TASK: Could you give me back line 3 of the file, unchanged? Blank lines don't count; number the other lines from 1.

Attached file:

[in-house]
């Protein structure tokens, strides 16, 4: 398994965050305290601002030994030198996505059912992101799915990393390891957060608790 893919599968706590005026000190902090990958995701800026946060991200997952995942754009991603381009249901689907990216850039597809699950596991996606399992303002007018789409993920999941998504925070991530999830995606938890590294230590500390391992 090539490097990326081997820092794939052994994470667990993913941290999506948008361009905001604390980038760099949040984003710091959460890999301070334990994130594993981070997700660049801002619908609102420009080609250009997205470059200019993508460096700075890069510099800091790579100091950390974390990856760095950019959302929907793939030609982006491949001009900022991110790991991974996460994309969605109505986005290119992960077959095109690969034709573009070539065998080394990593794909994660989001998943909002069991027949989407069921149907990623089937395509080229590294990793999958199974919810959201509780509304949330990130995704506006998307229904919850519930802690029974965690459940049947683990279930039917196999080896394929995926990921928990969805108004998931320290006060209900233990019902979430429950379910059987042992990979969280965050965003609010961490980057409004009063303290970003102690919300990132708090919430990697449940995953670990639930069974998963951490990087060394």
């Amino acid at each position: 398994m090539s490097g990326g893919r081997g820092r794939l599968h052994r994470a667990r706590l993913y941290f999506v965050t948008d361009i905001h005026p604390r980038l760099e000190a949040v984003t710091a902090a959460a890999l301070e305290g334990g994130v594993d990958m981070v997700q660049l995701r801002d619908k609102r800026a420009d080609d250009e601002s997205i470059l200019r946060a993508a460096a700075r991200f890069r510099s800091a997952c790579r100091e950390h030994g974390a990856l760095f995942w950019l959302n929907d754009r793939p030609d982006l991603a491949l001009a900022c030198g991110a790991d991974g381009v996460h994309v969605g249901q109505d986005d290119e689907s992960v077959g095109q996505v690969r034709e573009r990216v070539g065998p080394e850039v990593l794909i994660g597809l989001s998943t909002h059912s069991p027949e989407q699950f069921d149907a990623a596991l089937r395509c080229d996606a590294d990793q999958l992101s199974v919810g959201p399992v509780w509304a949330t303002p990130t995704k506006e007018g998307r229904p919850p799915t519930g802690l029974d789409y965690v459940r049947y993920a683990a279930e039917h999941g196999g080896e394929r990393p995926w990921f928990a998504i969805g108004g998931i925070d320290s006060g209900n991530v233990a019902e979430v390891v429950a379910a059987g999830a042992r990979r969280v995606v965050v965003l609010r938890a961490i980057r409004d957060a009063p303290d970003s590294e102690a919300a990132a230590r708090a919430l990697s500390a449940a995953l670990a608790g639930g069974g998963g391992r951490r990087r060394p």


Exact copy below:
């Amino acid at each position: 398994m090539s490097g990326g893919r081997g820092r794939l599968h052994r994470a667990r706590l993913y941290f999506v965050t948008d361009i905001h005026p604390r980038l760099e000190a949040v984003t710091a902090a959460a890999l301070e305290g334990g994130v594993d990958m981070v997700q660049l995701r801002d619908k609102r800026a420009d080609d250009e601002s997205i470059l200019r946060a993508a460096a700075r991200f890069r510099s800091a997952c790579r100091e950390h030994g974390a990856l760095f995942w950019l959302n929907d754009r793939p030609d982006l991603a491949l001009a900022c030198g991110a790991d991974g381009v996460h994309v969605g249901q109505d986005d290119e689907s992960v077959g095109q996505v690969r034709e573009r990216v070539g065998p080394e850039v990593l794909i994660g597809l989001s998943t909002h059912s069991p027949e989407q699950f069921d149907a990623a596991l089937r395509c080229d996606a590294d990793q999958l992101s199974v919810g959201p399992v509780w509304a949330t303002p990130t995704k506006e007018g998307r229904p919850p799915t519930g802690l029974d789409y965690v459940r049947y993920a683990a279930e039917h999941g196999g080896e394929r990393p995926w990921f928990a998504i969805g108004g998931i925070d320290s006060g209900n991530v233990a019902e979430v390891v429950a379910a059987g999830a042992r990979r969280v995606v965050v965003l609010r938890a961490i980057r409004d957060a009063p303290d970003s590294e102690a919300a990132a230590r708090a919430l990697s500390a449940a995953l670990a608790g639930g069974g998963g391992r951490r990087r060394p």